LABOUR.. 18%

    GRN..3%

    MONSTER..1%

    OTHERS… ¾%

    LIB/DEM… ¼%

  22. Maninthemiddle

    Typical desperate head in the sand Labour supporter.

    As someone said there are over 20% of the population that would vote for a pig wearing a red hat if he was the Labour leader.

  23. Chris Green

    Thanks, but unless I misunderstood it, the article doesn;’t seem to cover Reckless and the other guy in Clacton.

  24. @Allan Christie – UKIP’s results have been a few % higher than the final polling average in most recent by-elections. Why do you think R&S will be an exception?

    My prediction, FWIW:

    UKIP 46%
    CON 33%
    LAB 15%
    GRN 2%
    LIBD 2%
    OTH 2%

  25. Nick, Oldnat, Robyn Ann, Amber want you to listen to what Penn says

    “Maninthemiddle
    Typical desperate head in the sand Labour supporter.”

  26. I like how before every vote concerning UKIP is about to have the results come out, a blog appears on here telling us why it doesn’t mean anything.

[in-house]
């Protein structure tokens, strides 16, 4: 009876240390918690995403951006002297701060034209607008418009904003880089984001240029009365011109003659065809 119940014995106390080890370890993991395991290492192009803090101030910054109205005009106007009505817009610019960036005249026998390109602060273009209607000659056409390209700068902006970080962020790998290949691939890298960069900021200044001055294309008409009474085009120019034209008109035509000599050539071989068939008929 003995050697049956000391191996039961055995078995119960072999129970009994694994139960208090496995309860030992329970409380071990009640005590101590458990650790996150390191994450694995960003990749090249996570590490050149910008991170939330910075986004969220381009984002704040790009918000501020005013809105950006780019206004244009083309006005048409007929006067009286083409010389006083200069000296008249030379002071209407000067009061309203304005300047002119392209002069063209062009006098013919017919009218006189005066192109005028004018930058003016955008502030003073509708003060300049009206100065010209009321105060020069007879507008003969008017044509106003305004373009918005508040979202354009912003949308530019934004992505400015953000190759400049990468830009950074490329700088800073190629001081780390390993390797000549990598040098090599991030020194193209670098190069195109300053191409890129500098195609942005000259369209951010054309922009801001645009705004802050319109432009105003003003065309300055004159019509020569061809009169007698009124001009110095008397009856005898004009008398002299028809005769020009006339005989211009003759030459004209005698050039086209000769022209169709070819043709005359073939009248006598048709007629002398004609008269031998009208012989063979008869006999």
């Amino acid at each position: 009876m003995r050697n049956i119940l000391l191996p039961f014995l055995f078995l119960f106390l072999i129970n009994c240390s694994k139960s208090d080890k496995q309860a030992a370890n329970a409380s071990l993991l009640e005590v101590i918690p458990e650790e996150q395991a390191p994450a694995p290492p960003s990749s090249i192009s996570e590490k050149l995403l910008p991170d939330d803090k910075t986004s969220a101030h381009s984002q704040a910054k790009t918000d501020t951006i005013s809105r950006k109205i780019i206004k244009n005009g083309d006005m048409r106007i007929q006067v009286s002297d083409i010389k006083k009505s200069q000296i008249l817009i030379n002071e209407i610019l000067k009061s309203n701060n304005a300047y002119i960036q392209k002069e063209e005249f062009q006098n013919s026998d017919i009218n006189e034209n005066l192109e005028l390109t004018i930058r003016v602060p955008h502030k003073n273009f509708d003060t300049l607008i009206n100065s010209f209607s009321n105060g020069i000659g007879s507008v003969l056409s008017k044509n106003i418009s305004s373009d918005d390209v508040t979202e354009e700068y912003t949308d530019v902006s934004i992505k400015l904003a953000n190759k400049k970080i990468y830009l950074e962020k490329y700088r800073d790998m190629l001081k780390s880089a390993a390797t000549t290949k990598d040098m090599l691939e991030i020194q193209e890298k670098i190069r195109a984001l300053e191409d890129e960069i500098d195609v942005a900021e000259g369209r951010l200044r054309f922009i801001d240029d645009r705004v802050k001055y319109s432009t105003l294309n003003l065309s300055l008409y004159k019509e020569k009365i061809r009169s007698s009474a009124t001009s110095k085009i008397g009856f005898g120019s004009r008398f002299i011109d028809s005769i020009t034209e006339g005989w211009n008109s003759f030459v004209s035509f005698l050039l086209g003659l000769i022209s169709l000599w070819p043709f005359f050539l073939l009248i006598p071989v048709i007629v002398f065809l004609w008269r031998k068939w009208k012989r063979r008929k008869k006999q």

27. Old Nat,
    Well we are not allowed to use those little emoticons.Not that I would know how to anyway.

  28. @OldNat – I understood the important line to be, “MPs will normally receive a pension of either 1/40th or 1/50th of their final pensionable salary“.

  29. CHRIS GREEN
    @Allan Christie – The nature of FPTP politics is that almost all seats reduce to a two-way fight, with the third-placed party squeezed out. I know that you know this
    ________

    I’m only suggesting a notch or two upwards for Labour, it’s not a big ask considering they held the seat until 2010.

  30. @OldNat – The info is basically repeated here: http://www.parliament.uk/documents/commons-information-office/m05.pdf

    Emphasis still on the final salary.

  31. Ann in Wales

    I’ll just imagine that twinkle in your eye in future then. :-)

  32. CHRIS GREEN
    @Allan Christie – UKIP’s results have been a few % higher than the final polling average in most recent by-elections. Why do you think R&S will be an exception?
    _______

    Just a slight hunch the Tory vote will hold up better than the polls are suggesting because of the length of time they had to defend the seat.